Tuesday, May 28, 2013

Philatelic Photograph: Arc de Triomphe de l'Étoile - Paris, France

Interesting Places I've Photographed
Arc de Triomphe de l'Étoile
Paris, France
Topic: Philatelic Photographs

Southeast Face of the Arch of Triumph
North Side of the Arch of Triumph 
GPS: N48° 52.420; E002° 17.724

Quick Description: 

The Arc de Triomphe de l'Étoile is located in the center of the Place Charles de Gaulle at the western end of the Champs-Élysées.

Long Description:

The Arc de Triomphe de l'Étoile was commissioned by Napoleon in 1806 after the victory of the Grand Army at Austerlitz. The monument was designed in the Neo-classical style by Jean Chalgrin in 1806. When Chalgrin died in 1811, construction was taken over by Jean-Nicolas Huyot. Construction was halted during the Bourbon Restoration (1814 - 1830), and resumed between 1833 and 1836, under the reign of King Louis-Philippe. The architects were Goust, then Huyot working under the direction of Héricart de Thury. The inspiration for the Arch was the Roman Arch of Titus.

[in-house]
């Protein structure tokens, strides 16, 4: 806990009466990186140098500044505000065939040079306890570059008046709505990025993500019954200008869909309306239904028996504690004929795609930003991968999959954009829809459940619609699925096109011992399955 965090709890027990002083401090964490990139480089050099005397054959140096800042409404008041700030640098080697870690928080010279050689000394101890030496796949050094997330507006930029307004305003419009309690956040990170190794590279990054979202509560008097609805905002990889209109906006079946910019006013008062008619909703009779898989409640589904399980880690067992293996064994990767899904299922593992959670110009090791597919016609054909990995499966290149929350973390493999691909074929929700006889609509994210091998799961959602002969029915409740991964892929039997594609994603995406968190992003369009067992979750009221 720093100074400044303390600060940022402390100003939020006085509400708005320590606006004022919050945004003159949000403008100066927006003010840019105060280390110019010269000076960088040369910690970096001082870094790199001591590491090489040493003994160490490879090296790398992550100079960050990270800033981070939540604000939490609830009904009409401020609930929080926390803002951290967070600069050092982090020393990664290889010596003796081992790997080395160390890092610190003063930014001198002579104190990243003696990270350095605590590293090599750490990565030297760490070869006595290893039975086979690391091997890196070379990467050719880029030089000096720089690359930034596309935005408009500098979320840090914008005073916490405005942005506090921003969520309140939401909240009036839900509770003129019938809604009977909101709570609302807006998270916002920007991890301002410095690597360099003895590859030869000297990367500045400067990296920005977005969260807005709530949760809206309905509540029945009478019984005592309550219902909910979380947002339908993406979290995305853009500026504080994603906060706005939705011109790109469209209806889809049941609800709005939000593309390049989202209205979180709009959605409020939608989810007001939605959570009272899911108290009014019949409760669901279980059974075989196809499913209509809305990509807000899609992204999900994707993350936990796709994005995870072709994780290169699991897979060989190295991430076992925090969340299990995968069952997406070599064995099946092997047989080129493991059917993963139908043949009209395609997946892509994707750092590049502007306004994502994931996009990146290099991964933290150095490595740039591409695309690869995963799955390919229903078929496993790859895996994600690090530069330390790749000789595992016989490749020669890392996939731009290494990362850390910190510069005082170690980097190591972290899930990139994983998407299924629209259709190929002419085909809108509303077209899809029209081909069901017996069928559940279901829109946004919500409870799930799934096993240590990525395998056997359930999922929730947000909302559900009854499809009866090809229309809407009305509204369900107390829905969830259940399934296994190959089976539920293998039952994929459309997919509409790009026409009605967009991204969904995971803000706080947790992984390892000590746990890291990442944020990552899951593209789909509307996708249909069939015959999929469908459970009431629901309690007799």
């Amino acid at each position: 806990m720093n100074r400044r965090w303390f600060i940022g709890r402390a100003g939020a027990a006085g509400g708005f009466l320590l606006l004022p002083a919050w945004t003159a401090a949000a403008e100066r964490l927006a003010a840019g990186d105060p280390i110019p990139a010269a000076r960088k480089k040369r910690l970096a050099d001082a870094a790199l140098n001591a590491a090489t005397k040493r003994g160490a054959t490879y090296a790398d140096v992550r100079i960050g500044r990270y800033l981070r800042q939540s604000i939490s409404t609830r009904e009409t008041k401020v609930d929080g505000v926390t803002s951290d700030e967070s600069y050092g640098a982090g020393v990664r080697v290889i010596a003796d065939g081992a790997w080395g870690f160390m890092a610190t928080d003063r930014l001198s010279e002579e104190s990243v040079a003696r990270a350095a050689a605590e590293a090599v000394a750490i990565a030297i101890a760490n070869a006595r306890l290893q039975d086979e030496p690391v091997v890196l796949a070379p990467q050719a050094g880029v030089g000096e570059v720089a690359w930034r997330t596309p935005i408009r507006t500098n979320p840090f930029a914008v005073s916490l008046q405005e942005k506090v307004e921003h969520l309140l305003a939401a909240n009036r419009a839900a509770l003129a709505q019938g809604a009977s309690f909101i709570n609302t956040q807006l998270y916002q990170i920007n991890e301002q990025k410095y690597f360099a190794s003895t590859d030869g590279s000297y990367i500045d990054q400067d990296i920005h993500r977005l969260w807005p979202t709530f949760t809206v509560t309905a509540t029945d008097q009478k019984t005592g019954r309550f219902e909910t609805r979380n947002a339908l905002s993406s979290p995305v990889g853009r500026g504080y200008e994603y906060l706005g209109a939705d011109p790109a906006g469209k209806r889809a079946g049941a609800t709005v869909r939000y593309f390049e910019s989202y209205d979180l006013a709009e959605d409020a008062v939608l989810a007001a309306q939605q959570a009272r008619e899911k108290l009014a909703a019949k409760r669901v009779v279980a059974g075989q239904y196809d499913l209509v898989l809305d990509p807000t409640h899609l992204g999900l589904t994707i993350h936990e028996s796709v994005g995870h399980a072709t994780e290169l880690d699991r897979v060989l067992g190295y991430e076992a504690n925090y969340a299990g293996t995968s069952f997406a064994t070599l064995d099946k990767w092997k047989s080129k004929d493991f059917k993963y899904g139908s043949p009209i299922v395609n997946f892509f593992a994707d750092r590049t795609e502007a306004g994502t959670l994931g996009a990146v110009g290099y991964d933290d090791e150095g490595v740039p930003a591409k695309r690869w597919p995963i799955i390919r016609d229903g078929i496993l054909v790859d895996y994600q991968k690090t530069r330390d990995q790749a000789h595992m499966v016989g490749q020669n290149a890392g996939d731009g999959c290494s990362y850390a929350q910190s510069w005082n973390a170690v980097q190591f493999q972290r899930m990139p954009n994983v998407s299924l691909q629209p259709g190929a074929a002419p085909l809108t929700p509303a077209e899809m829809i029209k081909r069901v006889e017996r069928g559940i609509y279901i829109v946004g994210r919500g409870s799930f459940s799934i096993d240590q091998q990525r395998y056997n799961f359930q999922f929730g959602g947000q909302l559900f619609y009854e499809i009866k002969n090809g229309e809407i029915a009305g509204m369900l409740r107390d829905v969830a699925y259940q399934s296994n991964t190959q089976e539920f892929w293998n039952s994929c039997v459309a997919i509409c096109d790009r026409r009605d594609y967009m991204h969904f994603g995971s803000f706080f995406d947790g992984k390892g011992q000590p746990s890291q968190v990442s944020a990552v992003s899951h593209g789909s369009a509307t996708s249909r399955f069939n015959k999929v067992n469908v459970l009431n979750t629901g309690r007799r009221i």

The monument is 164' high, 148' wide, and 72' deep. The central vault is 95.8' high and 48.0' wide. The smaller side vaults are 61.3' high and 27.7' wide. The Arc de Triomphe honors those who fought and died for France in the during the French Revolution and in the Napoleonic Wars. The names of all French victories and generals are inscribed on its inner and outer surfaces. Beneath its vault lies the Tomb of the Unknown Soldier from World War I.

Four large sculptural groups are on the base of the Arc Arc de Triomphe de l'Étoile are: The Triumph of 1810 by Cortot, Resistance and Peace both by Antoine Étex, and Departure of the Volunteers of 1792 (commonly called La Marseillaise) by François Rude.

The stamp was issued by France on September 20, 2003 as part of a 10 stamp sheet in the on going Aspects of Life in French Regions series. It depicts the southeast side of the Arc de Triomphe de l'Étoile. This is the side that faces the Place de la Concorde and contains the sculptures: The Triumph of 1810 and Departure of the Volunteers of 1792.

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